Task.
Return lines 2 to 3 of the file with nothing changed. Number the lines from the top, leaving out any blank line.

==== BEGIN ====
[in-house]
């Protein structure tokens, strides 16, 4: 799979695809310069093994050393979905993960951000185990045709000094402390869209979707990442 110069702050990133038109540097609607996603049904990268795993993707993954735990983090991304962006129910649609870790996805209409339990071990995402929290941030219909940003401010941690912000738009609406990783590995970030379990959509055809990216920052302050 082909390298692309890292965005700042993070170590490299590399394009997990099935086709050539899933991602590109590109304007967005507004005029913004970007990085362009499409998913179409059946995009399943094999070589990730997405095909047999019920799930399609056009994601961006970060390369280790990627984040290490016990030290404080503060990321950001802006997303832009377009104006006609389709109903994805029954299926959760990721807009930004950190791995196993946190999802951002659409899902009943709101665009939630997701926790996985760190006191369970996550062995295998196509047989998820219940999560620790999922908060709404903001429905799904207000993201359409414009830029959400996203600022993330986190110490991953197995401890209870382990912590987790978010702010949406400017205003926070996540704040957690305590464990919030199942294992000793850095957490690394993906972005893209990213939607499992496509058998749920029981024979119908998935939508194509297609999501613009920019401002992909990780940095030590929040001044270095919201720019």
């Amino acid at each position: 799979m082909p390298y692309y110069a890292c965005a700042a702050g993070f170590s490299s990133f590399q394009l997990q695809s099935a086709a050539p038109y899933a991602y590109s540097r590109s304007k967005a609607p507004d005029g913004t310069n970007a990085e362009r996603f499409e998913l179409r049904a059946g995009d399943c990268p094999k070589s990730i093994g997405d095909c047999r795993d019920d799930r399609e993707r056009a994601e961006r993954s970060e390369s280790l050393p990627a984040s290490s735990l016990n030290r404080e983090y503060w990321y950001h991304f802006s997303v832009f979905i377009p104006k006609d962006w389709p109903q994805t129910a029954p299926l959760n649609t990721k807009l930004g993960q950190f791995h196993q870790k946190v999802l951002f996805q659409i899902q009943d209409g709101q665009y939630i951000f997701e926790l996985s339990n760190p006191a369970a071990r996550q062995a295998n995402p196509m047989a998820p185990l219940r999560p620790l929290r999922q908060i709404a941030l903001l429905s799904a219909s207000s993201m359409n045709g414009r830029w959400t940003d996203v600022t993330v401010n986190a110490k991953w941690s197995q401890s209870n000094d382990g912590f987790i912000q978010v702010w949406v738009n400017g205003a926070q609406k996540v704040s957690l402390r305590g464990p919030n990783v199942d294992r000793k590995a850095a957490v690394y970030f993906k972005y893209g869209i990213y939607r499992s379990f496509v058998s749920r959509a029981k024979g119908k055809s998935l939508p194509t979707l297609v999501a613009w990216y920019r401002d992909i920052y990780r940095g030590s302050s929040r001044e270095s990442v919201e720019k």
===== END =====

């Protein structure tokens, strides 16, 4: 799979695809310069093994050393979905993960951000185990045709000094402390869209979707990442 110069702050990133038109540097609607996603049904990268795993993707993954735990983090991304962006129910649609870790996805209409339990071990995402929290941030219909940003401010941690912000738009609406990783590995970030379990959509055809990216920052302050 082909390298692309890292965005700042993070170590490299590399394009997990099935086709050539899933991602590109590109304007967005507004005029913004970007990085362009499409998913179409059946995009399943094999070589990730997405095909047999019920799930399609056009994601961006970060390369280790990627984040290490016990030290404080503060990321950001802006997303832009377009104006006609389709109903994805029954299926959760990721807009930004950190791995196993946190999802951002659409899902009943709101665009939630997701926790996985760190006191369970996550062995295998196509047989998820219940999560620790999922908060709404903001429905799904207000993201359409414009830029959400996203600022993330986190110490991953197995401890209870382990912590987790978010702010949406400017205003926070996540704040957690305590464990919030199942294992000793850095957490690394993906972005893209990213939607499992496509058998749920029981024979119908998935939508194509297609999501613009920019401002992909990780940095030590929040001044270095919201720019």
């Amino acid at each position: 799979m082909p390298y692309y110069a890292c965005a700042a702050g993070f170590s490299s990133f590399q394009l997990q695809s099935a086709a050539p038109y899933a991602y590109s540097r590109s304007k967005a609607p507004d005029g913004t310069n970007a990085e362009r996603f499409e998913l179409r049904a059946g995009d399943c990268p094999k070589s990730i093994g997405d095909c047999r795993d019920d799930r399609e993707r056009a994601e961006r993954s970060e390369s280790l050393p990627a984040s290490s735990l016990n030290r404080e983090y503060w990321y950001h991304f802006s997303v832009f979905i377009p104006k006609d962006w389709p109903q994805t129910a029954p299926l959760n649609t990721k807009l930004g993960q950190f791995h196993q870790k946190v999802l951002f996805q659409i899902q009943d209409g709101q665009y939630i951000f997701e926790l996985s339990n760190p006191a369970a071990r996550q062995a295998n995402p196509m047989a998820p185990l219940r999560p620790l929290r999922q908060i709404a941030l903001l429905s799904a219909s207000s993201m359409n045709g414009r830029w959400t940003d996203v600022t993330v401010n986190a110490k991953w941690s197995q401890s209870n000094d382990g912590f987790i912000q978010v702010w949406v738009n400017g205003a926070q609406k996540v704040s957690l402390r305590g464990p919030n990783v199942d294992r000793k590995a850095a957490v690394y970030f993906k972005y893209g869209i990213y939607r499992s379990f496509v058998s749920r959509a029981k024979g119908k055809s998935l939508p194509t979707l297609v999501a613009w990216y920019r401002d992909i920052y990780r940095g030590s302050s929040r001044e270095s990442v919201e720019k």